CHALICE is on view at Spring/Break Art Show in New York City September 8 – 13, 2021.  This work expands on the motif of Crown’s Solo Cup series, #solotogether with a dramatic shift in materiality and scale. While the golden vessel at such heroic scale mimics a religious reverence and our instinct to seek out a higher meaning, it most importantly asks its viewers to stand solo and together in how they will choose to address the mounting climate crisis. Looking up into the reified Chalice, one is sure to ask, “what is it that we believe in?”

Tickets and more information on Spring/Break Art Show can be found here.

Wide Awakes 2020 Window Installation, Chicago, IL

2020-11-04T19:02:18-06:00

Wide Awakes 2020 Window Installation

Chicago, IL

To mark the 160th anniversary of the historic “Wide Awakes Grand Procession” Crown created a window installation at her studio in downtown Chicago. Crown melds imagery from the newly reformed Wide Awakes movement and her own graphic interpretation of an open eye. Unveiled to coincide with the Wide Awakes March on October 3, 2020, the installation will remain installed through the November 2020 presidential election keeping watch over busy N. Michigan Avenue and Millenium Park.

Created with dichroic film, a medium that Crown has explored in various artworks, the installation is a living object constantly changing with the sunlight and position of the viewer. Often considered a closed off and solitary space, Crown invites passerby’s to experience her studio and offering each of them an opportunity for awakening.

For Freedoms Awakening Billboard (2020)

2020-11-02T19:36:02-06:00

For Freedoms Awakening Billboard (2020)

Paula Crown Atelier is pleased to participate in For Freedoms 2020 Awakening Campaign in collaboration with Unfinished, featuring artist-designed billboards throughout the United States. Visually diverse, each billboard includes a question and celebrates artists’ unique ability to spark conversation and enlightened listening. Paula Crown’s billboard entitled What Are You For (2020) will be on view from October 12, 2020 – November 3, 2020, at Lansdowne St & Brookline Ave, Boston, MA 02215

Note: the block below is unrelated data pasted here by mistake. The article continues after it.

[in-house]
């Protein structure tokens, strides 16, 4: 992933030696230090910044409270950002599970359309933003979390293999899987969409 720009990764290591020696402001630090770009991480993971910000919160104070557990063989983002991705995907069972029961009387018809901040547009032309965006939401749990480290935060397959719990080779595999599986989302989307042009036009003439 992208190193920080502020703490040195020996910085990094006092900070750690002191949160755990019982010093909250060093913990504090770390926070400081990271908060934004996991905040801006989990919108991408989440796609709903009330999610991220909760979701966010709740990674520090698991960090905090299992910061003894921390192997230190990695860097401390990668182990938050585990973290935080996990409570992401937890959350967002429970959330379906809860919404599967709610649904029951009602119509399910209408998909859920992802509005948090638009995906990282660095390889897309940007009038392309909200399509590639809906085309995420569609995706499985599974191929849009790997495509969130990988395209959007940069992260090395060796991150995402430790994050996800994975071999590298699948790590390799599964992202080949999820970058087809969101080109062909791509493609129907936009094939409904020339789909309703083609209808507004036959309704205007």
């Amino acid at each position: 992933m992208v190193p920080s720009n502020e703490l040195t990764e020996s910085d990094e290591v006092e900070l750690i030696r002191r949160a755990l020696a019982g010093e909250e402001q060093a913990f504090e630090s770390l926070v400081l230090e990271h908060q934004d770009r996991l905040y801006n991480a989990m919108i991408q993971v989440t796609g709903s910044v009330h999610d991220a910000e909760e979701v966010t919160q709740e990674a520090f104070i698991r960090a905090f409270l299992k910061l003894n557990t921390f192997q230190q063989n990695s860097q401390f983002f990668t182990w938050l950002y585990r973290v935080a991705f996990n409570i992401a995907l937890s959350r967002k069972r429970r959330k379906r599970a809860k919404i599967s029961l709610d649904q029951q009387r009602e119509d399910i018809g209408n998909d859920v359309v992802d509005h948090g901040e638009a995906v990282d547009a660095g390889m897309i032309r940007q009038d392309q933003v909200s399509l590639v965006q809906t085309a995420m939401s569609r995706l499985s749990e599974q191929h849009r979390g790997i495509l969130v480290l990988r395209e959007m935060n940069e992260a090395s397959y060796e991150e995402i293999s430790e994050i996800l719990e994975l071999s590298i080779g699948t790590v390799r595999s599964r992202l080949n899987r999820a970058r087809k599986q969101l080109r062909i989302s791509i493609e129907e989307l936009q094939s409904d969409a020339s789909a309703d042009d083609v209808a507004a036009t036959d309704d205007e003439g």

Ahead of the 2020 presidential election, Crown uses this platform to ask the viewer: What are you for? Her question prompts us to consider what we stand for and what we value. It challenges each person to step outside of the negative echo chamber polluting our discourse and refocus our lens on the positive. We have the opportunity to affirm our values, rediscover commonalities, and begin again towards a better future.

This question was born from Crown’s series #IamFor (2018), an interactive artwork created for her solo exhibition with For Freedoms at Fort Gansevoort, NY. Inverting the historical use of a black ball to cast a negative vote, the artist asked visitors to write down what they stood for on a black sports ball before dropping it into an open atrium at the center of the gallery. These visitor-created messages populate the background of Crown’s 2020 billboard and remain evergreen and universal, espousing values of love, freedom, and democracy. Collaboration is central to Crown’s artistic practice and this billboard allows the initial interactive spirit of the original work to continue on. Resharing messages from 2018 and reasking this question amidst the unique challenges facing our nation in 2020 is a reminder that what we value does not change with each news cycle or political administration.